There was little tolerance for sinners in second-Temple Jewish society. To pronounce curses upon “all the men of Belial’s lot” forms part of the initiation ceremony into the community in the Rule of the Community (1QS 2.4–10). During the initiation ceremony into the community, the Levites in the community are required to pronounce curses on “all the men of Belial’s lot” (2.5), those Jews who are not members of the community and are considered to be disobedient to the Law. The curse includes being denied God’s compassion and merciful removal of guilt: “May God not have compassion on you when you cry out. May he not forgive by atoning for your iniquity” (1QS 2.8) (Garnet, Salvation and Atonement in the Qumran Scrolls, 70–73). Curses are also pronounced on “he who enters this covenant and places the stumbling-block of his iniquity before himself so that he backslides” (1QS 2.12). Presumably this is the man who has begun the process of entering the covenant, but does not carry it through to full membership, because he continues “to walk in the stubbornness of his heart” (1QS 2.14) (Knibb, The Qumran Community, 82). The curse includes the destruction of his spirit without the possibility of forgiveness and the adherence of the curses of the covenant to him (Deut 29:20) (1QS 2.14–16). The assumption is that those who are cursed have freely chosen not to cross over into the covenant but to remain in a state of disobedience, which is the basis of their being cursed. Likewise, in Berakhot, the men of the covenant are required annually to curse both Belial and “the sons of Belial” (4Q286 frg. 7, col. 2) during the covenant renewal ceremony. The sons of Belial presumably constitute human beings who belong to the lot of Belial, and so are in rebellion against God. The sons of Belial, in other words, are Jews who do not belong to the community; it seems that they are to be cursed because they “alter the command[ments of the Law]” (4Q286 frg. 7, col. 2.12). This appears to be the accusation that their opponents do not accept their halakic views or have changed traditional halakic interpretations. The assumption underlying the practice of cursing “the sons of Belial” is that they could have done otherwise, and so must be held responsible for their rejection of the correct interpretation of the Law. To curse presupposes that the one cursed deserves to be cursed. In 4QFlor 1.8 the sons of Belial are destined to be destroyed on account of their sins (see Jub. 15.33-34). Along the same lines, in Ps. Sol. 17:36 a function of the Davidic Messiah will be to “rebuke rulers and drive out sinners by the strength of his word” (see 17:25-29). Finally, Mattathias is compared favorably to Phineas for his zeal for the Law that leads him to destroy sinners (2:26; see 3:5-6).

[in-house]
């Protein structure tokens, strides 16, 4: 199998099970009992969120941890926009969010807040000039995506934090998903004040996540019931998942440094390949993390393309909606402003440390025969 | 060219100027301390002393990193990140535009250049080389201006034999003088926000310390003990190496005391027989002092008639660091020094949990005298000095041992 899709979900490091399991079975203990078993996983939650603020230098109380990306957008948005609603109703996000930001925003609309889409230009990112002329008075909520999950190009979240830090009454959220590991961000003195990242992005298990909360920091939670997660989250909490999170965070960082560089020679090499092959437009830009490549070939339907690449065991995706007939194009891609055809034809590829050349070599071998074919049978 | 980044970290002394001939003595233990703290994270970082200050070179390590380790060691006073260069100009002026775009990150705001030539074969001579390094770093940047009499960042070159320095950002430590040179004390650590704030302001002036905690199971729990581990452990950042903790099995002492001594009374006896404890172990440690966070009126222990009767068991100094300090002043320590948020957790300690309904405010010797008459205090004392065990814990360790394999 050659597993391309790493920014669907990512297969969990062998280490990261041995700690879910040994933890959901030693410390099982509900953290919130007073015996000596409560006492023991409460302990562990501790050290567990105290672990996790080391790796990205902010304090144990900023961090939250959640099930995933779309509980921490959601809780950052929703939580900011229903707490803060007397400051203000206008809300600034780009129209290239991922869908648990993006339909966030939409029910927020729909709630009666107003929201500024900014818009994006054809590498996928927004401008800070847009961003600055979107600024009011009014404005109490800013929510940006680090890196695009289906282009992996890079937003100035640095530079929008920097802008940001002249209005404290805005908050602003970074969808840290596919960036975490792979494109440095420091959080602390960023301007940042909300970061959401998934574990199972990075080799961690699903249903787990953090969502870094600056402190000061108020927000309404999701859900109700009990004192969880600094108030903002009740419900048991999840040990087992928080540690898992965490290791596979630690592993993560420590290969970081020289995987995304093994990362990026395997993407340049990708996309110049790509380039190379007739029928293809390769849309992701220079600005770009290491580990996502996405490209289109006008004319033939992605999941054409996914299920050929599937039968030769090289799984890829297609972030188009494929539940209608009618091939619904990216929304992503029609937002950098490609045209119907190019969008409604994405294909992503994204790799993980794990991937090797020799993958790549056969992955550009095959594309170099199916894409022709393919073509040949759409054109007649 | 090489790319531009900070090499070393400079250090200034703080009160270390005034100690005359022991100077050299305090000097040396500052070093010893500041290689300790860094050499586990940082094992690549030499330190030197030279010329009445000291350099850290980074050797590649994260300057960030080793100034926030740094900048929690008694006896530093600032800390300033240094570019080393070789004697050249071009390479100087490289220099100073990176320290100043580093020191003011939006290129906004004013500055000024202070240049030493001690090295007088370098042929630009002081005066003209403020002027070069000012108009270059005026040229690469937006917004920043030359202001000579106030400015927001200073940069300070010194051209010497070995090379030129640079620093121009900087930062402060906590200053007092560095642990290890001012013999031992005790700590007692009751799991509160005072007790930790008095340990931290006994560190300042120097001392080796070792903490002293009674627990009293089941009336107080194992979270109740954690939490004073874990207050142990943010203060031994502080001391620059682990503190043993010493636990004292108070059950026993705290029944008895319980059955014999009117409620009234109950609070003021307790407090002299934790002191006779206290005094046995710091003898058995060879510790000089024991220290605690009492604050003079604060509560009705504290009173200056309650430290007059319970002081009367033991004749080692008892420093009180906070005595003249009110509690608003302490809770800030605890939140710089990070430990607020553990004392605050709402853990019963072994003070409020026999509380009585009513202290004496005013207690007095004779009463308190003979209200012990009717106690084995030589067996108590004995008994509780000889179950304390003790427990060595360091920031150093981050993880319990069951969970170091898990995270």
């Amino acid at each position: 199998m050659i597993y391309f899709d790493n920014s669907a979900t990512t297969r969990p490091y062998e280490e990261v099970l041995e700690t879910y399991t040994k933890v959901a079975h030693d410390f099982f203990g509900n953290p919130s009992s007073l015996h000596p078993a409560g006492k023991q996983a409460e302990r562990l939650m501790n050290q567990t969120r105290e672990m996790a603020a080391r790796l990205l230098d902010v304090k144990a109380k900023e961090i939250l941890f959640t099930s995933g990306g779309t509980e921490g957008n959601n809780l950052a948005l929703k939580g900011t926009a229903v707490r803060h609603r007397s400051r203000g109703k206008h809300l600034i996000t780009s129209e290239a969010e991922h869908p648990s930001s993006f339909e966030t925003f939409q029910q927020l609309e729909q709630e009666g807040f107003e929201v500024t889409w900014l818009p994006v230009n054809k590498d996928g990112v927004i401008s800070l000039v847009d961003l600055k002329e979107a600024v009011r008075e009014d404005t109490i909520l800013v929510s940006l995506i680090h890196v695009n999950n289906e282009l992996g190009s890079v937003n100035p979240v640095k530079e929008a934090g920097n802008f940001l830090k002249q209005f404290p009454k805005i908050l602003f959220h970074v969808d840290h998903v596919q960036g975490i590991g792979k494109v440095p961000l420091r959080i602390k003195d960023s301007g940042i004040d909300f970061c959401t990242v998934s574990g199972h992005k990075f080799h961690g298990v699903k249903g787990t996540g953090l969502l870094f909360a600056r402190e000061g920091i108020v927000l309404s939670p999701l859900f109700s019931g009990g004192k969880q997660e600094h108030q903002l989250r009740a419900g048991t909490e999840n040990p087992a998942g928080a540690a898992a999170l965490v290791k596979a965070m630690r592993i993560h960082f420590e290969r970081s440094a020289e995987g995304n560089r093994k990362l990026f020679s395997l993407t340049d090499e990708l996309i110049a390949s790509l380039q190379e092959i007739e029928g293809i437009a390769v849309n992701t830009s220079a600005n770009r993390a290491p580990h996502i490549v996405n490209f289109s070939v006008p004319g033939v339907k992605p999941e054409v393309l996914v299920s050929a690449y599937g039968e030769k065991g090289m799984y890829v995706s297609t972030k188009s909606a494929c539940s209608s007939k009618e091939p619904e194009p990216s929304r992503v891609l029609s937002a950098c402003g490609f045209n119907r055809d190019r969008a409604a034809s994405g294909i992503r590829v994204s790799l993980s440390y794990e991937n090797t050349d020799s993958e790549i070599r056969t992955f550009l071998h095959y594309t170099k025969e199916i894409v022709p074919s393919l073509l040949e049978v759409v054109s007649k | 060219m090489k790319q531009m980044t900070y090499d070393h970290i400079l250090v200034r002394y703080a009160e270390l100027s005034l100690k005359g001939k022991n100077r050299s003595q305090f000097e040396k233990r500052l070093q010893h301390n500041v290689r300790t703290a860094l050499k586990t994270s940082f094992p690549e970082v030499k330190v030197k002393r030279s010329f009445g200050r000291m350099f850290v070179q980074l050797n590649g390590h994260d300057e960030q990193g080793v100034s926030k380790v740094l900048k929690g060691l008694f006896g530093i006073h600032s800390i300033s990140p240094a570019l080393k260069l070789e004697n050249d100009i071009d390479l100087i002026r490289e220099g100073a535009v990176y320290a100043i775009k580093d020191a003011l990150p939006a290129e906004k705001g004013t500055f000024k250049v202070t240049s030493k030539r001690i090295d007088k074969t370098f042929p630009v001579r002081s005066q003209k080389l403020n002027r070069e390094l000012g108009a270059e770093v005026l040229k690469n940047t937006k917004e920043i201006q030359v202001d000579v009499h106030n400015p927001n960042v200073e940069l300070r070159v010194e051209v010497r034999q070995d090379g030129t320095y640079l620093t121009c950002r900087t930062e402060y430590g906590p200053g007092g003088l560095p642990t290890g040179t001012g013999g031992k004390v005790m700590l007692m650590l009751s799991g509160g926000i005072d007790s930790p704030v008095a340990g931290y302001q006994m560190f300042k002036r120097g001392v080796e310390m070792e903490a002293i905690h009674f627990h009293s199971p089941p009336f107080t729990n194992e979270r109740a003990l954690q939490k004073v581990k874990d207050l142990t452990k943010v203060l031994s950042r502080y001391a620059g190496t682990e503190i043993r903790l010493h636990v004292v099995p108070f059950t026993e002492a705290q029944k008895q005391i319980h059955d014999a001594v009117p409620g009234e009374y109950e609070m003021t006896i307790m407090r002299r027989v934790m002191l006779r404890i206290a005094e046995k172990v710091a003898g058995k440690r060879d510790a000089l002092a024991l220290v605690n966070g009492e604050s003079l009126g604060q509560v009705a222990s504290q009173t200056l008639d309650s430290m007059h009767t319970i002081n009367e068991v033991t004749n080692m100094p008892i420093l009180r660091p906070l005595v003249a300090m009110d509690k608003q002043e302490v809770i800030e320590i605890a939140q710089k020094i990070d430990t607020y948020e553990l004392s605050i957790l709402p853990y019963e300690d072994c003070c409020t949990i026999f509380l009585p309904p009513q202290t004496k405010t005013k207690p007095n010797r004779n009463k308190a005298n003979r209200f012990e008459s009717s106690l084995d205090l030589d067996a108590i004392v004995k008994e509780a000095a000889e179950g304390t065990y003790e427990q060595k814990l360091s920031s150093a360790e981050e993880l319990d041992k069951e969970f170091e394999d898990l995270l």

Jesus' response to his detractors has been encapsulated in two sayings. First, speaking metaphorically, he says that he has come as a physician to the sick, not the healthy (2:17b). He is comparing himself to a physician who directs his attention and energy to the sick, who in this case are analogous to the tax-collectors and sinners. In non-metaphorical terms, Jesus explains in a second saying that he has come not to call the righteous to repentance but sinners (2:17c). (Luke clarifies his Markan source: "I have come…to call sinners to repentance" [5:32].) The form “not…but” should not be taken to mean that Jesus has no interest in the righteous, but that he is more interested in the sinners, because he knows that they will not come to him on their own initiative. Jesus expects the righteous to respond willingly to his message, but he must go to the sinners and coax them into repentance. Even if he were a haber, believing in the need to tithe produce that was suspected of not having been tithed properly (demai) and in the desirability to eat ordinary meals in a state of ritual purity, Jesus would still eat with sinners, since this is an act of mercy. In Jesus' view, the demand to show mercy would take precedence over possible violations of halakot relating to demai and ritual purity. In Matt 9:13, Jesus cites Hosea 6:6 to make his point that his opponents are not aware that God is more concerned that his people show mercy—as Jesus does in eating with sinners in order to give them the opportunity of entering the Kingdom of God—than he is with the keeping of the ritual law, or in this case the halakot (oral law). Whether Jesus would have taken this position if he did not believe that the present is the time of eschatological forgiveness is unanswerable; possibly he may have upheld the moral order and also shunned "tax collectors and sinners." It is not that Jesus believes that tax-collectors and “sinners” are innocent victims of religious prejudice; rather he genuinely believes them to be guilty of transgressing the commandments. The difference between him and his opponents is his conviction that God’s eschatological mercy requires him to go to these religious renegades and appeal to them directly to repent and believe the good news about the Kingdom of God. Jesus believes that at this time in Israel's history a special dispensation of mercy is granted to sinners: it is the time of eschatological forgiveness. His opponents apparently do not agree with him concerning the salvation-historical significance of the present time or, if they do, they do not believe that God would grant this special dispensation to those who willfully have transgressed the Law. It is not that Jesus thinks that there will be no eschatological judgment, but he believes that before that day God as merciful is providing every opportunity for sinners to come to repentance.